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During a career as a firefighter promotion is earned on individual merit, so every new recruit has the chance to make it to even the most senior posts
There is a nationally agreed salary structure for firefighters.
Retained firefighters are paid an annual retainer, dependent on their role in the service, plus a turn-out fee for each incident they attend. Retainers start at £2,158 for a trainee while a competent retained firefighter receives £2,887. London firefighters are paid more.
Income data from Royal Berkshire Fire and Rescue Service . Figures are intended as a guide only.
Initial firefighter training takes an intensive 12 and 18 weeks to complete. It's usually held at a specially equipped training centre where you will be taught basic firefighting skills such as ladder safety, hose laying and how to use breathing apparatus. Training involves learning about fire safety and the importance of getting the fire safety message across to the local community.
You'll be required to undertake regular study, both in the training centre and out of hours, and your progress will be regularly assessed. Once you've attained your first aid certificate and got to grips with the basic skills, you'll get experience of a simulated fire, including the heat, humidity, flames and thick smoke.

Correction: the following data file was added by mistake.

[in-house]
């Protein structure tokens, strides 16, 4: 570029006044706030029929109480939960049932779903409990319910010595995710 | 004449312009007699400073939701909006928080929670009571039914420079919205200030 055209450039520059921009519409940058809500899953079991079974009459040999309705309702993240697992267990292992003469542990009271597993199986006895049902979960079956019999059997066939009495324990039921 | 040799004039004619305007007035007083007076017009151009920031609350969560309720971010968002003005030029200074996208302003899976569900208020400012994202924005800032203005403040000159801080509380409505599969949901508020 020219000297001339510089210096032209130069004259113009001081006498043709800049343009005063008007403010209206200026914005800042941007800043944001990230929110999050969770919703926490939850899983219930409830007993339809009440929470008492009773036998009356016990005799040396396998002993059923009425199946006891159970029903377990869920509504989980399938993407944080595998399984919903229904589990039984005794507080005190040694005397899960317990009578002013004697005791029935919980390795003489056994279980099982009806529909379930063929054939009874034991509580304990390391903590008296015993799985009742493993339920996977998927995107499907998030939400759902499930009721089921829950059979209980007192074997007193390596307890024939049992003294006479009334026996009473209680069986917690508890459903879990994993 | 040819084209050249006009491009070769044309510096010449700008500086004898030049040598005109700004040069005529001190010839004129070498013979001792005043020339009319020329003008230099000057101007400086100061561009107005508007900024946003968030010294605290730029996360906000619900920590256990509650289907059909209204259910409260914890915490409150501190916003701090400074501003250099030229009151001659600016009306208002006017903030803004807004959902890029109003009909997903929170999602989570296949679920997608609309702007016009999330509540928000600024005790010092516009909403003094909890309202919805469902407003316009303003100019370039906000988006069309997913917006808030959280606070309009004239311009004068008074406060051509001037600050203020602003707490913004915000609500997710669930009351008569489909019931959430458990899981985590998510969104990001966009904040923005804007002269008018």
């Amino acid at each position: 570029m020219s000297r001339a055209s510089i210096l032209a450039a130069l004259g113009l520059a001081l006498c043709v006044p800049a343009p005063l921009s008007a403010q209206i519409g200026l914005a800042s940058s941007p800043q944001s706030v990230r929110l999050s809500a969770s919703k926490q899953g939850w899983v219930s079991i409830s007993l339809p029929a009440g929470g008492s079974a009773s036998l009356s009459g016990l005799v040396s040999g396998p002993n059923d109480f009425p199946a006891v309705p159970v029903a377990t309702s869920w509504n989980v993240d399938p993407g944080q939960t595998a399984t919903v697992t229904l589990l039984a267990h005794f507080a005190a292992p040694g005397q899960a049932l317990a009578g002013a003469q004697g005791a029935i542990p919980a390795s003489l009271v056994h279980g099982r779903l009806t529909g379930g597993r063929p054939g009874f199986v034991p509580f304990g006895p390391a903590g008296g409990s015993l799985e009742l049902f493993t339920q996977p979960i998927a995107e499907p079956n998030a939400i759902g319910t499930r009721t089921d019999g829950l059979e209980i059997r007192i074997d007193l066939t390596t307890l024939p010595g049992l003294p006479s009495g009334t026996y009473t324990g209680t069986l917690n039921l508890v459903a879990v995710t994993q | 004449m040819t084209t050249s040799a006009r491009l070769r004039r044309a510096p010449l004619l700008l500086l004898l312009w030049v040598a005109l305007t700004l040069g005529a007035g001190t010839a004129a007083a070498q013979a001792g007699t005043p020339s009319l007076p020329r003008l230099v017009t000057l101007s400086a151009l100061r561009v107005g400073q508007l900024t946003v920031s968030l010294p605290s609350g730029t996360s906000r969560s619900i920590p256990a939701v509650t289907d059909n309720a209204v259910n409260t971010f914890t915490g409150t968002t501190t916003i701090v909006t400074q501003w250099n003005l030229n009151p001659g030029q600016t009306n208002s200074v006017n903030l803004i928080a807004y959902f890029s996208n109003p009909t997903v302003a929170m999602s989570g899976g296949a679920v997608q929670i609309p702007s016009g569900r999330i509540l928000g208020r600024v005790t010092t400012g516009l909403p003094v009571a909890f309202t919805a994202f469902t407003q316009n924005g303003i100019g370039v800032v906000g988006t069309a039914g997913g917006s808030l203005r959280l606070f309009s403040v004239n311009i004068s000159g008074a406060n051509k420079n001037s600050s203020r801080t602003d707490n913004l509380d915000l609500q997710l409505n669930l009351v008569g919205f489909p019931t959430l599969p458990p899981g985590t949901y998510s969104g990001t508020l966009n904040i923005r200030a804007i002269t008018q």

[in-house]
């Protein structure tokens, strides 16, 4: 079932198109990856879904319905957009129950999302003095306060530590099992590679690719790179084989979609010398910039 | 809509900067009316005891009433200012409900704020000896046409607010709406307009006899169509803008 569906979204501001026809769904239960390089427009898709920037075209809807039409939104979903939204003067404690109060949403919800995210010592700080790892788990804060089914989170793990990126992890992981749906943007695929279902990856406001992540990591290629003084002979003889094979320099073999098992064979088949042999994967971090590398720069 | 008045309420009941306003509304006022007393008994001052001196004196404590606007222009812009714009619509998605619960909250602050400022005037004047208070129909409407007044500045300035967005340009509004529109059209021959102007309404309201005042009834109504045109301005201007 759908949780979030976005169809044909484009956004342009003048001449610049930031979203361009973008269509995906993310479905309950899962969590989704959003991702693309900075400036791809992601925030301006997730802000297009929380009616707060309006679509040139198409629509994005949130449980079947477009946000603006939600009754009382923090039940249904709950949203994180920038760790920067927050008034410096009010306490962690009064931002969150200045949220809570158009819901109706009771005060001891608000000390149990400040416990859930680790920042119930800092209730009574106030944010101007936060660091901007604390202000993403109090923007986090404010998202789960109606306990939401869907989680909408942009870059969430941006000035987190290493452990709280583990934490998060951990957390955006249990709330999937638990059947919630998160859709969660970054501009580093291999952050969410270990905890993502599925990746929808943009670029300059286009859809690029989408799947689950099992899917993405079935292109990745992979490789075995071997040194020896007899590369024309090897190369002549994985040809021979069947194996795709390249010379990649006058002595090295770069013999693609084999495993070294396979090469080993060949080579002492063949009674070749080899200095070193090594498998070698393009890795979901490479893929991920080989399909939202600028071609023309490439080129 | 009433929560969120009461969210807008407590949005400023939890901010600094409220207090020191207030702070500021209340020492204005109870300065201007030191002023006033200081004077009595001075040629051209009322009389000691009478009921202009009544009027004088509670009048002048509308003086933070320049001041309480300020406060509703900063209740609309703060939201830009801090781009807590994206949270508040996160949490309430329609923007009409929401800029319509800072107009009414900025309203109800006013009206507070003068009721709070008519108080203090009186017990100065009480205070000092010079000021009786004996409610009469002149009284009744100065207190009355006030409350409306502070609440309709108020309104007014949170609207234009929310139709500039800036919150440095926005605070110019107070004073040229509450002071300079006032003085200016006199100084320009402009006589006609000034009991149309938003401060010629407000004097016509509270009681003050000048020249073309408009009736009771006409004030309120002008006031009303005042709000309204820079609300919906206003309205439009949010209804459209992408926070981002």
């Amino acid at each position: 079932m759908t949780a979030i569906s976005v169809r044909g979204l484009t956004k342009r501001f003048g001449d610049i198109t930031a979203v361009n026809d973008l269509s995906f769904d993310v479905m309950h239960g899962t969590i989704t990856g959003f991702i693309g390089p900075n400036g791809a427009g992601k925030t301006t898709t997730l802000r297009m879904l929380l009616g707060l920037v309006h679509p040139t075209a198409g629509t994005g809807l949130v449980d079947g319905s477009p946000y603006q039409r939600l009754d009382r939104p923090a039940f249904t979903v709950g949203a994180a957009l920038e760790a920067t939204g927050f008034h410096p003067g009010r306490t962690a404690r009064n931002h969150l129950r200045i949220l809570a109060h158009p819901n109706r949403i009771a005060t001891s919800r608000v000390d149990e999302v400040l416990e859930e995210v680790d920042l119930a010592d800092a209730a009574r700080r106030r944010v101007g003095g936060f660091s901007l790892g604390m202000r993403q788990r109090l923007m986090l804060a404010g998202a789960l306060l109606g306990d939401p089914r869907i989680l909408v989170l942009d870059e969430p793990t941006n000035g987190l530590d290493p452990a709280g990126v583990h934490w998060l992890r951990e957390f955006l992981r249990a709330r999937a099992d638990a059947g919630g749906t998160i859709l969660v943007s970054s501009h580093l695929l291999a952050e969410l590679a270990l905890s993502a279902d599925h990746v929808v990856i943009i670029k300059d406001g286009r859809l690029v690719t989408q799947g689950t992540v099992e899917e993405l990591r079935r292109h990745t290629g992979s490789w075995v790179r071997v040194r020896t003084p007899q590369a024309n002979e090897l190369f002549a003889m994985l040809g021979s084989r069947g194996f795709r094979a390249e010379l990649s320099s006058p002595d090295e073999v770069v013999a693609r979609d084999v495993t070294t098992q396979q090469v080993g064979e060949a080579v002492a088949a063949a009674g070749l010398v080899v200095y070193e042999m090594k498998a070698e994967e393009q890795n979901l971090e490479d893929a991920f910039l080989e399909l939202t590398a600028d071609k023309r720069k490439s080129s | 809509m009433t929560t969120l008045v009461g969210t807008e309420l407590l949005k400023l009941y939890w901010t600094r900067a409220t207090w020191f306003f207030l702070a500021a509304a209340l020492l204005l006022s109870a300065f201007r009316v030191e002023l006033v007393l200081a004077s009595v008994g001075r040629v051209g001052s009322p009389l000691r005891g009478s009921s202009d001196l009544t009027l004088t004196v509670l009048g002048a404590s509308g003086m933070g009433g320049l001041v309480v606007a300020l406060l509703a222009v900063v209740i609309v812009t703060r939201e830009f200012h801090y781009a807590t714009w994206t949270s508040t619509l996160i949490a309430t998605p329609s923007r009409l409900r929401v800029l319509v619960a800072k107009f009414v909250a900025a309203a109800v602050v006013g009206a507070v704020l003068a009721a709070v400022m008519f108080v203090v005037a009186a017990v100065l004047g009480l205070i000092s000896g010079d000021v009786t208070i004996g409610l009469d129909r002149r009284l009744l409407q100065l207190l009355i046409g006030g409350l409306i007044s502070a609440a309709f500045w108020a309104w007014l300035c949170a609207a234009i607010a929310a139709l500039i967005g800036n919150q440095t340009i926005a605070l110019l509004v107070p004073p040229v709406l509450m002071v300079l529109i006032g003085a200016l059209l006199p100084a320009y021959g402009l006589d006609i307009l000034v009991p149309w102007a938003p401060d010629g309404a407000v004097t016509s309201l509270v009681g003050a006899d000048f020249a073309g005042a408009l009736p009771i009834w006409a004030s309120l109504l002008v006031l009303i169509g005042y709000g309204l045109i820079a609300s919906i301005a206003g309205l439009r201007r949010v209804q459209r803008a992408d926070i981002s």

On successful completion of the initial training, you'll join a fire station on probation and your performance will be continuously assessed. This development programme typically takes around two years and focuses on learning about the community and the risks surrounding your station, and showing competence in the areas covered at the training centre. Visit individual fire and rescue service websites for details of their training programme.
You'll be expected to undertake a CPD programme throughout your career, which includes attending lectures, exercises, practical training sessions and other forms of training to maintain your competence levels. You'll be responsible for developing your own skills and maintaining fitness.
A range of specialist courses are run by the Fire Service College , covering areas such as:
Relevant courses are also run by:
Promotion is earned on individual merit subject to demonstrating competence in each role and showing evidence of potential through attendance at assessment and development centres.
There's a well-structured career path, which gives real responsibility at an early stage. From the role of firefighter, career development typically runs as follows:
Beyond the level of station manager, it's often necessary to move between services to get promoted.
It's possible to specialise in a particular area of the fire and rescue service and there are opportunities to study for a foundation, undergraduate or postgraduate degree in areas such as:
Other possible opportunities include study for membership of the Institution of Fire Engineers (IFE) for those involved in fire safety and prevention work, or study for a general postgraduate management qualification.
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